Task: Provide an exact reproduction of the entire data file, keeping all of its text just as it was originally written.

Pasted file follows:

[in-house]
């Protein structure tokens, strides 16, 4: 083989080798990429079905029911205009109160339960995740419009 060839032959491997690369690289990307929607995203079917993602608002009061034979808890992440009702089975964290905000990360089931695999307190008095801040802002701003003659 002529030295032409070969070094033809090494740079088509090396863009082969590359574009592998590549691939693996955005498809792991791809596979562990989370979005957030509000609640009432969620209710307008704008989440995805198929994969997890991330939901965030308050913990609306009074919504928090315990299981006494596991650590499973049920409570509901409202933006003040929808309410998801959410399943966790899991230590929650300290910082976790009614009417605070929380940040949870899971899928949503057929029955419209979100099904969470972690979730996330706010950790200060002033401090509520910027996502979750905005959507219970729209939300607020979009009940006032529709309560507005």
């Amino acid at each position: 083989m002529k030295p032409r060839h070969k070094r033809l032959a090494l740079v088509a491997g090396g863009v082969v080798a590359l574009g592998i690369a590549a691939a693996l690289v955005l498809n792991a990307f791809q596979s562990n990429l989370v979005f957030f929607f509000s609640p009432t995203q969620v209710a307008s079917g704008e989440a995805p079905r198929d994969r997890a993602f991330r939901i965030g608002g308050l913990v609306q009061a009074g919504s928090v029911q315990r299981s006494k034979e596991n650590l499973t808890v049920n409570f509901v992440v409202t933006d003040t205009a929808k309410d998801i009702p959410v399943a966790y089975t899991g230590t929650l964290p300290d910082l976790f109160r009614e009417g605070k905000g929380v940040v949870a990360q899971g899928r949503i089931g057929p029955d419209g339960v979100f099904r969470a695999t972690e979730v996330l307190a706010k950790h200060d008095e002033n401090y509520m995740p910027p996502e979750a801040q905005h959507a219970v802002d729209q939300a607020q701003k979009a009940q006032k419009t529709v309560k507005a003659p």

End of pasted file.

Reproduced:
[in-house]
């Protein structure tokens, strides 16, 4: 083989080798990429079905029911205009109160339960995740419009 060839032959491997690369690289990307929607995203079917993602608002009061034979808890992440009702089975964290905000990360089931695999307190008095801040802002701003003659 002529030295032409070969070094033809090494740079088509090396863009082969590359574009592998590549691939693996955005498809792991791809596979562990989370979005957030509000609640009432969620209710307008704008989440995805198929994969997890991330939901965030308050913990609306009074919504928090315990299981006494596991650590499973049920409570509901409202933006003040929808309410998801959410399943966790899991230590929650300290910082976790009614009417605070929380940040949870899971899928949503057929029955419209979100099904969470972690979730996330706010950790200060002033401090509520910027996502979750905005959507219970729209939300607020979009009940006032529709309560507005």
């Amino acid at each position: 083989m002529k030295p032409r060839h070969k070094r033809l032959a090494l740079v088509a491997g090396g863009v082969v080798a590359l574009g592998i690369a590549a691939a693996l690289v955005l498809n792991a990307f791809q596979s562990n990429l989370v979005f957030f929607f509000s609640p009432t995203q969620v209710a307008s079917g704008e989440a995805p079905r198929d994969r997890a993602f991330r939901i965030g608002g308050l913990v609306q009061a009074g919504s928090v029911q315990r299981s006494k034979e596991n650590l499973t808890v049920n409570f509901v992440v409202t933006d003040t205009a929808k309410d998801i009702p959410v399943a966790y089975t899991g230590t929650l964290p300290d910082l976790f109160r009614e009417g605070k905000g929380v940040v949870a990360q899971g899928r949503i089931g057929p029955d419209g339960v979100f099904r969470a695999t972690e979730v996330l307190a706010k950790h200060d008095e002033n401090y509520m995740p910027p996502e979750a801040q905005h959507a219970v802002d729209q939300a607020q701003k979009a009940q006032k419009t529709v309560k507005a003659p």